12.12 The Explicit Polarization (XPol) Method

12.12.2 Supplementing XPol with Empirical Potentials

In order to obtain physical results, one must either supplement the XPol energy expression with either empirical intermolecular potentials or else with an ab initio treatment of intermolecular interactions. The latter approach is described in Section 12.14. Here, we describe how to add Lennard-Jones or Buckingham potentials to the XPol energy, using the $xpol_mm and $xpol_params sections described below.

The Lennard-Jones potential is

VLJ(Rij)=4ϵij[(σijRij)12-(σijRij)6], (12.43)

where Rij represents the distance between atoms i and j. This potential is characterized by two parameters, a well depth ϵij and a length scale σij. Although quite common, the R-12 repulsion is unrealistically steep. The Buckingham potential replaces this with an exponential function,

VBuck(Rij)=ϵij[Ae-BRijσij-C(σijRij)6], (12.44)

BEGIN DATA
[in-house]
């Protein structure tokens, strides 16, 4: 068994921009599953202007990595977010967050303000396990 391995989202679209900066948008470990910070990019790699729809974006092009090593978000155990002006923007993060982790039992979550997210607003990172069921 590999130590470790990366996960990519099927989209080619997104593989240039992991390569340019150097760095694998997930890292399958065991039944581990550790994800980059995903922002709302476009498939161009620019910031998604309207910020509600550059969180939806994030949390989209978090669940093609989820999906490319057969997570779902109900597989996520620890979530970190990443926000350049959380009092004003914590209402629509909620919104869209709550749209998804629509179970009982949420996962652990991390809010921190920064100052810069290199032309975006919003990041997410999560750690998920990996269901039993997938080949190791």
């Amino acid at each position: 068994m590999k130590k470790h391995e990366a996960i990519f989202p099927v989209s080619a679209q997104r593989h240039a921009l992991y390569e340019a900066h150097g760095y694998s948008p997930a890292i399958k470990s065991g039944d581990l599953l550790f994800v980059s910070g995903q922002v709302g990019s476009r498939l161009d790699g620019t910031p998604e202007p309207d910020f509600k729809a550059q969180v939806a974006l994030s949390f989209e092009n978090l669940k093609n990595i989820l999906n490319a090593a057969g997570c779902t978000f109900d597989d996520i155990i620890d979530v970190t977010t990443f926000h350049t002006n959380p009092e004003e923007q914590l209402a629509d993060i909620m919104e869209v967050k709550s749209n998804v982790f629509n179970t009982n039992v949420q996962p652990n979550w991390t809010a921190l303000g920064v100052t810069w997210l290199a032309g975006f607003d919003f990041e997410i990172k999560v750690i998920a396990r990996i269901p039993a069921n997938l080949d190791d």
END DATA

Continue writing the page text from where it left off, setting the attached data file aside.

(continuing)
Here, A, B, and C are additional (dimensionless) constants, independent of atom type. In both Eq. (12.43) and Eq. (12.44), the parameters ϵij and σij are determined using the geometric mean of atomic well-depth and length-scale parameters. For example,

σij=σiσj. (12.45)

The atomic parameters σi and ϵi must be specified using a $xpol_mm section in the Q-Chem input file. The format is a molecular mechanics-like specification of atom types and connectivities. All atoms specified in the $molecule section must also be specified in the $xpol_mm section. Each line must contain an atom number, atomic symbol, Cartesian coordinates, integer atom type, and any connectivity data. The $xpol_params section specifies, for each atom type, a value for ϵ in kcal/mol and a value for σ in Ångstroms. A Lennard-Jones potential is used by default; if a Buckingham potential is desired, then the first line of the $xpol_params section should contain the string BUCKINGHAM followed by values for the A, B, and C parameters.